Reason, we are told, is what makes us human, the source of our knowledge and wisdom. If reason is so useful, why didn't it also evolve in other animals? If reason is that reliable, why do we produce so much thoroughly reasoned nonsense? In their ground-breaking account of the evolution and workings of reason, Hugo Mercier and Dan Sperber set out to solve this double enigma.
Reason, they argue with a compelling mix of real-life and experimental evidence, is not geared to solitary use, to arriving at better beliefs and decisions on our own. What reason does, rather, is help us justify our beliefs and actions to others, convince them through argumentation, and evaluate the justifications and arguments that others address to us. The Enigma of Reason will spark debate among psychologists and philosophers, and make many reasonable people rethink their own thinking.
About the Author
Hugo Mercier is a researcher at the French National Centre for Scientific Research, working in the Cognitive Science Institute Marc Jeannerod in Lyon. Dan Sperber is a researcher in the departments of Cognitive Science and of Philosophy at the Central European University, Budapest, and in the Institut Jean Nicod at the Ecole Normale Superieure, Paris.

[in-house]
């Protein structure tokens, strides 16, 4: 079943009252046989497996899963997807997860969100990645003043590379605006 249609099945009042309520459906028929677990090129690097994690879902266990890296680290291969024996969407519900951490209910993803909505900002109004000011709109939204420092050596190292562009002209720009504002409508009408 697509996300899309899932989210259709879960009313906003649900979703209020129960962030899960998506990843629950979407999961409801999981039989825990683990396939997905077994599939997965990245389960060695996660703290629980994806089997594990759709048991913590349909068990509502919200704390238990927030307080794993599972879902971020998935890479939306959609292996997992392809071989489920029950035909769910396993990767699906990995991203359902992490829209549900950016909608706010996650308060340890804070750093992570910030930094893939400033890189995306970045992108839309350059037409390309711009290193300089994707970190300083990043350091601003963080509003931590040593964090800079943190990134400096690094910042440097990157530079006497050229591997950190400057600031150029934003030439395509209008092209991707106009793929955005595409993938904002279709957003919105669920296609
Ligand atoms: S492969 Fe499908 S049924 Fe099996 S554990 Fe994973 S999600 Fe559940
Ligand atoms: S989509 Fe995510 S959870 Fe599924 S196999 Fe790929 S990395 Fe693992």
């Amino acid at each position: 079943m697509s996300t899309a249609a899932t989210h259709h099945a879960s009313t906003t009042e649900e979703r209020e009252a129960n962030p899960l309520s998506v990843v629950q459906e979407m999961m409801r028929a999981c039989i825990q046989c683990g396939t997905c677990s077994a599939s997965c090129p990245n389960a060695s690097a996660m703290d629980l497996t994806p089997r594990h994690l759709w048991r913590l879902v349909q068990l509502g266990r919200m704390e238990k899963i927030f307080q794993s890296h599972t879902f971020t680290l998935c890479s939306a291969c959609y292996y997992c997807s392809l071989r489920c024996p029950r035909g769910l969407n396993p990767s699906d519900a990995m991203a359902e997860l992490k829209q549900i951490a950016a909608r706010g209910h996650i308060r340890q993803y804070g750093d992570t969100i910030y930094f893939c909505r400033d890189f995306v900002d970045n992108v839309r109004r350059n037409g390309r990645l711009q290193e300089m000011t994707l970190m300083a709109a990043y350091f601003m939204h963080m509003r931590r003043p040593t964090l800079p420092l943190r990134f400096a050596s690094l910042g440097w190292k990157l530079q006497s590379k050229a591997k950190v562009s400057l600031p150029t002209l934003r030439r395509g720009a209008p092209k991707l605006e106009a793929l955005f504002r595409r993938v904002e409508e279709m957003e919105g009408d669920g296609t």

'Filled with lively stories and vivid examples (involving ants, monsters, mosquitoes and dust bunnies, as well as paltry humans) ... its central thesis is sharp and convincing ... the argumentative theory of reason makes sense of human irrationality. * Times Literary Supplement *
Elegant and compelling ... Mercier and Sperber delight in turning conventional wisdom on its head ... A timely and necessary book * Financial Times *
Timely ... an antidote to the dual-process models behind Kahneman's famous Thinking, Fast and Slow. We need a faith in reason, and this book provides strong arguments that such faith is reasonable * Times Higher Education *
Reason is more likely to confirm things that we want to be true, or which we already believe. So why does it exist? This new book provides the answer * Prospect *